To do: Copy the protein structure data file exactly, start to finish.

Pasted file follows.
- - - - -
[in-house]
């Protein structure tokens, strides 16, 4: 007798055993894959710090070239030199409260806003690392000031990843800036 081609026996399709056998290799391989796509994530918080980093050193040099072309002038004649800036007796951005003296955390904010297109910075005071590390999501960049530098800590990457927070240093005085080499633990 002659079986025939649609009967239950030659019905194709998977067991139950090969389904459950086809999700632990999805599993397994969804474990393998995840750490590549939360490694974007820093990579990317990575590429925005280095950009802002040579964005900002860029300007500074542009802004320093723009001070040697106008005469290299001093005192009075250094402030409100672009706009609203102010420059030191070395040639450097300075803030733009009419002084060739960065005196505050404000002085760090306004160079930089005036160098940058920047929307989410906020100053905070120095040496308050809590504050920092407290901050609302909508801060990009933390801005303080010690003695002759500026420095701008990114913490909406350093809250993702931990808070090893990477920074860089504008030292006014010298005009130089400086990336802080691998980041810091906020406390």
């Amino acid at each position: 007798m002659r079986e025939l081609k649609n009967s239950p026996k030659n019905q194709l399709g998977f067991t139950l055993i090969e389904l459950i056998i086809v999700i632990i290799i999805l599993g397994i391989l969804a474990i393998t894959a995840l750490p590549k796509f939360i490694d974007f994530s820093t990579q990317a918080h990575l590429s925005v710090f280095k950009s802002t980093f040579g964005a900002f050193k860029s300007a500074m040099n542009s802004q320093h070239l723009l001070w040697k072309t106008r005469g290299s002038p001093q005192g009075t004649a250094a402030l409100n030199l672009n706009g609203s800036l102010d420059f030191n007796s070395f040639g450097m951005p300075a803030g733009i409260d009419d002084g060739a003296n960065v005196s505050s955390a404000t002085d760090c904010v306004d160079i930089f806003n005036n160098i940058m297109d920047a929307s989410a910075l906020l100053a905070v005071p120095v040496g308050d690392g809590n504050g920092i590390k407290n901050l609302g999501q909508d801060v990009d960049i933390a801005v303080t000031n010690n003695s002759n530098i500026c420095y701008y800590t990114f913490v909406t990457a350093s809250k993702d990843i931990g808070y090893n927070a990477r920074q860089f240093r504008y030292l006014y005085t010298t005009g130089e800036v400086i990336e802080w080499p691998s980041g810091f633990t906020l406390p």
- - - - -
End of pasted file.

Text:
[in-house]
């Protein structure tokens, strides 16, 4: 007798055993894959710090070239030199409260806003690392000031990843800036 081609026996399709056998290799391989796509994530918080980093050193040099072309002038004649800036007796951005003296955390904010297109910075005071590390999501960049530098800590990457927070240093005085080499633990 002659079986025939649609009967239950030659019905194709998977067991139950090969389904459950086809999700632990999805599993397994969804474990393998995840750490590549939360490694974007820093990579990317990575590429925005280095950009802002040579964005900002860029300007500074542009802004320093723009001070040697106008005469290299001093005192009075250094402030409100672009706009609203102010420059030191070395040639450097300075803030733009009419002084060739960065005196505050404000002085760090306004160079930089005036160098940058920047929307989410906020100053905070120095040496308050809590504050920092407290901050609302909508801060990009933390801005303080010690003695002759500026420095701008990114913490909406350093809250993702931990808070090893990477920074860089504008030292006014010298005009130089400086990336802080691998980041810091906020406390």
């Amino acid at each position: 007798m002659r079986e025939l081609k649609n009967s239950p026996k030659n019905q194709l399709g998977f067991t139950l055993i090969e389904l459950i056998i086809v999700i632990i290799i999805l599993g397994i391989l969804a474990i393998t894959a995840l750490p590549k796509f939360i490694d974007f994530s820093t990579q990317a918080h990575l590429s925005v710090f280095k950009s802002t980093f040579g964005a900002f050193k860029s300007a500074m040099n542009s802004q320093h070239l723009l001070w040697k072309t106008r005469g290299s002038p001093q005192g009075t004649a250094a402030l409100n030199l672009n706009g609203s800036l102010d420059f030191n007796s070395f040639g450097m951005p300075a803030g733009i409260d009419d002084g060739a003296n960065v005196s505050s955390a404000t002085d760090c904010v306004d160079i930089f806003n005036n160098i940058m297109d920047a929307s989410a910075l906020l100053a905070v005071p120095v040496g308050d690392g809590n504050g920092i590390k407290n901050l609302g999501q909508d801060v990009d960049i933390a801005v303080t000031n010690n003695s002759n530098i500026c420095y701008y800590t990114f913490v909406t990457a350093s809250k993702d990843i931990g808070y090893n927070a990477r920074q860089f240093r504008y030292l006014y005085t010298t005009g130089e800036v400086i990336e802080w080499p691998s980041g810091f633990t906020l406390p």